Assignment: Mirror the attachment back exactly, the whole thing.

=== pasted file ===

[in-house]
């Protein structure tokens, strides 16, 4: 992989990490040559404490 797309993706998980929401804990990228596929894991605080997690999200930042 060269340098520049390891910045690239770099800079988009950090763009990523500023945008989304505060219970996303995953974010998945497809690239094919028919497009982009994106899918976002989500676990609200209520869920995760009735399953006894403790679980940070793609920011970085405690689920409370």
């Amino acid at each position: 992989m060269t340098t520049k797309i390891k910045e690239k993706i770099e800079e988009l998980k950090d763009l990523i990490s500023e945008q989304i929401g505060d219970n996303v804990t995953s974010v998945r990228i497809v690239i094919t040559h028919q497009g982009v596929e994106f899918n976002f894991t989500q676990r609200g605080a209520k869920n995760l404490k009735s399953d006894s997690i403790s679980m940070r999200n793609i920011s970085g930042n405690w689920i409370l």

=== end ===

[in-house]
């Protein structure tokens, strides 16, 4: 992989990490040559404490 797309993706998980929401804990990228596929894991605080997690999200930042 060269340098520049390891910045690239770099800079988009950090763009990523500023945008989304505060219970996303995953974010998945497809690239094919028919497009982009994106899918976002989500676990609200209520869920995760009735399953006894403790679980940070793609920011970085405690689920409370």
């Amino acid at each position: 992989m060269t340098t520049k797309i390891k910045e690239k993706i770099e800079e988009l998980k950090d763009l990523i990490s500023e945008q989304i929401g505060d219970n996303v804990t995953s974010v998945r990228i497809v690239i094919t040559h028919q497009g982009v596929e994106f899918n976002f894991t989500q676990r609200g605080a209520k869920n995760l404490k009735s399953d006894s997690i403790s679980m940070r999200n793609i920011s970085g930042n405690w689920i409370l």